Ahead of the gymnastic Olympic trials in San Jose, California, that begin Friday, the 20-year-old says it’s “unique” and “special” that she’s been given another opportunity to represent the USA.
“It means so much to me that I just have a very healthy body and a capable body to go back and defend my title and just go back to another Olympic Games,” she told The Huffington Post in an interview. “It’s just truly, truly awesome.”
Douglas was 16 years old when she represented the USA at the 2012 London Olympics, winning gold and making history by being the first African-American to win the individual all-around title. Team USA also won gold four years ago, and for the Olympic trials Douglas is reunited with teammate Aly Raisman.
“It’s so good that we both get to go together and just being on this road with her again,” Douglas said. “We always reminisce about London.”
For now, though, Douglas is in preparation mode: She’s in the gym six days a week training and working on routines, and says she’s on “autopilot.” Though she feels some pressure ahead of trials, Douglas says she doesn’t allow it to overwhelm her and is excited to give it her best.
“I just take one step at a time, one day at a time and just focus on what I need to do in the gym ... I just set little goals for myself,” she said.
Setting goals and achieving them is part of why Douglas was invited to be part of Team USA sponsor Citi’s Rio 2016 Olympics and Paralympic Games Stand For Progress initiative. Along with gold medalists Kerri Walsh Jennings, Nathan Adrian and Rudy Garcia-Tolson, and hopefuls Carlin Isles and Scout Bassett, Douglas met with college students from around the country to hear how they define progress. Douglas also had her own definition to share with them.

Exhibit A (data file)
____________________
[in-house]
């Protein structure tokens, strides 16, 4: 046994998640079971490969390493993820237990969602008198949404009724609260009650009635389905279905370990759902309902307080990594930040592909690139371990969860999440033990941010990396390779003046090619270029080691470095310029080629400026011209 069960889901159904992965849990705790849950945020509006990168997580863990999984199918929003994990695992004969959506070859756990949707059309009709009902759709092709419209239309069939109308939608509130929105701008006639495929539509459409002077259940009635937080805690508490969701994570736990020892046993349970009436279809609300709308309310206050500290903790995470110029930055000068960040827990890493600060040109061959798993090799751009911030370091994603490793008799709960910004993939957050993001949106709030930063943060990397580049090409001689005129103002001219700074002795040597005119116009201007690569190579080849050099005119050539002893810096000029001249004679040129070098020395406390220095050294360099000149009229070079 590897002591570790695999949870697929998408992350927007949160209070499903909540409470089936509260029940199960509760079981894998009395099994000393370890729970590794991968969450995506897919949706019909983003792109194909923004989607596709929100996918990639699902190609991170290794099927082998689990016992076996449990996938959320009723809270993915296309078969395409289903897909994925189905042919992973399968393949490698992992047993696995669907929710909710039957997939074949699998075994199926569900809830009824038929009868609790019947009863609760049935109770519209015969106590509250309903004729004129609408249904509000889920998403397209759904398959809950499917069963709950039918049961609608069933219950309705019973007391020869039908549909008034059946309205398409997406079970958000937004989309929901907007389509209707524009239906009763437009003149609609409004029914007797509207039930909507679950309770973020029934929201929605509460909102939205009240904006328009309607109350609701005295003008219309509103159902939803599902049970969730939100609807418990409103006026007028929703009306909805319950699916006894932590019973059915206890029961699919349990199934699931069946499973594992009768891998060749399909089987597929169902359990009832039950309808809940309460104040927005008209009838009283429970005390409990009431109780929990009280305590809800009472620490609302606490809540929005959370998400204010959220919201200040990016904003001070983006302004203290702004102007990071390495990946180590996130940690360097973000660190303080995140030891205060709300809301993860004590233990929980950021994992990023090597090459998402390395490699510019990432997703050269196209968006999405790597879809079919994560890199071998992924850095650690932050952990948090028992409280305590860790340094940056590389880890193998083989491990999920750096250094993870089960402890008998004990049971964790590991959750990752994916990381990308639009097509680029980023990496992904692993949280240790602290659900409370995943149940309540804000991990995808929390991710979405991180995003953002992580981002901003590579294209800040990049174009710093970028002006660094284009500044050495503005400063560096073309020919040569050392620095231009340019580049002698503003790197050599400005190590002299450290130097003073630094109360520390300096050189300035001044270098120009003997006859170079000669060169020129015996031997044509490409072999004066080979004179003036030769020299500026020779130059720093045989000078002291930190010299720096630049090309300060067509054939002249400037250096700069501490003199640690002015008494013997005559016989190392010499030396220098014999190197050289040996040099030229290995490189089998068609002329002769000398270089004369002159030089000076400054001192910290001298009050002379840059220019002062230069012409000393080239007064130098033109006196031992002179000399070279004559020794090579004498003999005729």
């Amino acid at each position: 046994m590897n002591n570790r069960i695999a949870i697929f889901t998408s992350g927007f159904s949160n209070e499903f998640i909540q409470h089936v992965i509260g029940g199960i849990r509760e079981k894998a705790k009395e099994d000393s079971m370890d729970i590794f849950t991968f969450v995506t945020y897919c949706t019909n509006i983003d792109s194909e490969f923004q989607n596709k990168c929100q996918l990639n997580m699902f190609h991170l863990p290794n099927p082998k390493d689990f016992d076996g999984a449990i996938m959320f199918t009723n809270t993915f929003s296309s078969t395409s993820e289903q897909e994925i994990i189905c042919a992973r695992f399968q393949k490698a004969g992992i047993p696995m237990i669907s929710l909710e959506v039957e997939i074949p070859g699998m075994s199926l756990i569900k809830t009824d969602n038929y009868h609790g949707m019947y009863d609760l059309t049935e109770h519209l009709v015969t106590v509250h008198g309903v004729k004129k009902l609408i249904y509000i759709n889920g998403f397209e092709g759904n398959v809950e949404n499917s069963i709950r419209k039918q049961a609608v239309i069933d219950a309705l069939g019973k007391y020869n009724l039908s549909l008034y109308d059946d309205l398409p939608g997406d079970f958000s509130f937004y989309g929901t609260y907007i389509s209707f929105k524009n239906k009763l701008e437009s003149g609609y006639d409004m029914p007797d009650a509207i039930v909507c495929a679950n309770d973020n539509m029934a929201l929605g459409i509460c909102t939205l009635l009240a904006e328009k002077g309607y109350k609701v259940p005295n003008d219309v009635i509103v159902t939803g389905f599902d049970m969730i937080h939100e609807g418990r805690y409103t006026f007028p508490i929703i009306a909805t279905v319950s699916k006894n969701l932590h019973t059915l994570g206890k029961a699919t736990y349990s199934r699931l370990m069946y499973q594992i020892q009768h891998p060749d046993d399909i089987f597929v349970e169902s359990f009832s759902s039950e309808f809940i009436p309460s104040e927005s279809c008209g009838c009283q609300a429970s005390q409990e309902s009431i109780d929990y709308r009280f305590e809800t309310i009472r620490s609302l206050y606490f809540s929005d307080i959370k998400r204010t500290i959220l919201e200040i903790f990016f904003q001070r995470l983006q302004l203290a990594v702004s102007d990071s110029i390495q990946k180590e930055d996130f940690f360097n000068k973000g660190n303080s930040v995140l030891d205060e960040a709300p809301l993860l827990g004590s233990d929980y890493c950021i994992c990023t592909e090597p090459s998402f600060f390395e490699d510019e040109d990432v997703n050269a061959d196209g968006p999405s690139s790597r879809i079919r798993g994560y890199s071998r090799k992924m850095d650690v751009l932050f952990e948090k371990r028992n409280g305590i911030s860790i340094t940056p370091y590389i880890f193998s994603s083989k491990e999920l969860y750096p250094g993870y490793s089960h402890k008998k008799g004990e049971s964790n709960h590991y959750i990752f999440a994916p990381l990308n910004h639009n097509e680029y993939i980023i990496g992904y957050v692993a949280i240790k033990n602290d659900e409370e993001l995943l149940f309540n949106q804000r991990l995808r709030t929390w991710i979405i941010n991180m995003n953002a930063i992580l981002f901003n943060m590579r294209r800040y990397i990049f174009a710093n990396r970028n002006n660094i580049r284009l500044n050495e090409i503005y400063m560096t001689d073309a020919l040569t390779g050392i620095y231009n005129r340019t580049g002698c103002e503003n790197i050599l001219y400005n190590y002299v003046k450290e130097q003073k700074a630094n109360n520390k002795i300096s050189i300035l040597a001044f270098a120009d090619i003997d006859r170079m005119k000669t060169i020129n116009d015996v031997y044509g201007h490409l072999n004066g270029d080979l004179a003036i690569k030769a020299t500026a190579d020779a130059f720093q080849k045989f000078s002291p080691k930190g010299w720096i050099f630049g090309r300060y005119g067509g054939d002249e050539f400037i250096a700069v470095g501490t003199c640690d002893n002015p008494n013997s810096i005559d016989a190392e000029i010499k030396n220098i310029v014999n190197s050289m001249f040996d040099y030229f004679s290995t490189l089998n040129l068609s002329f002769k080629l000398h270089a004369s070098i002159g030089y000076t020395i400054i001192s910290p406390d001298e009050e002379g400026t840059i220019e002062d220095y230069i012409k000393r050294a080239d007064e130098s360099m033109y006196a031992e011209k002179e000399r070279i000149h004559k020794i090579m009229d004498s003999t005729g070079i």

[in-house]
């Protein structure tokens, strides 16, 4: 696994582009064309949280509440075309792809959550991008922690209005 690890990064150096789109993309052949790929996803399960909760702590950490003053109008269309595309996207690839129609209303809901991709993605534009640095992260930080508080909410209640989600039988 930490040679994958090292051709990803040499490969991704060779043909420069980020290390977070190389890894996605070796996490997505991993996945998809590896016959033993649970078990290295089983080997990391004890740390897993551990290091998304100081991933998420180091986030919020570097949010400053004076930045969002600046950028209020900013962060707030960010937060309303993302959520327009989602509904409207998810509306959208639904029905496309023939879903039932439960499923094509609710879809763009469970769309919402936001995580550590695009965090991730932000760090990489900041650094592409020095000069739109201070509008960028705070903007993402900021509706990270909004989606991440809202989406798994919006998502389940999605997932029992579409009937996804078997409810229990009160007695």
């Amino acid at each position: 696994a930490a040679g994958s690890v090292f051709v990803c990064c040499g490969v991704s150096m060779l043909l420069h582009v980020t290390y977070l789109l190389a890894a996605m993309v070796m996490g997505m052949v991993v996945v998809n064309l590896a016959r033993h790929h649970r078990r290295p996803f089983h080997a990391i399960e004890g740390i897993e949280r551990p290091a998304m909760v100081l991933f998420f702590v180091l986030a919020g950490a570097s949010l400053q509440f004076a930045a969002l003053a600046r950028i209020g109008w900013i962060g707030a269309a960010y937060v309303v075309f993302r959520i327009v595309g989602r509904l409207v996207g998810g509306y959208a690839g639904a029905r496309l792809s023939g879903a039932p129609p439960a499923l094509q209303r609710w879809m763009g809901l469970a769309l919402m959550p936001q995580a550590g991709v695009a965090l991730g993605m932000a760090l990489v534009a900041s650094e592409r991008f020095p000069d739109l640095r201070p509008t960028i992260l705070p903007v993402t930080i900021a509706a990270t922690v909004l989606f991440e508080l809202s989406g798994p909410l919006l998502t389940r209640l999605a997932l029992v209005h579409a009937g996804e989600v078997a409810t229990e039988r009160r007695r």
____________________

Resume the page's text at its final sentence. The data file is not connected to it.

“[W]hat progress means is to push the limit, push your abilities and that’s what I do in the gym everyday. ... That’s what I do, that’s my life,” she told HuffPost. “I have these challenges and circumstances and for me I love it and it determines if I’m going to give in, give up or push that limit and achieve my goal.”
Douglas credits her mother, Natalie Hawkins, and ‘90s-era Olympic gymnastics champion Dominique Dawes for inspiring her to succeed. As she prepares to take on Rio 2016, she said the most important thing to her is holding onto the joyful spirit she had at the London Olympics.
“I’m going to hold onto that joy because that’s where my strength comes from,” she said.
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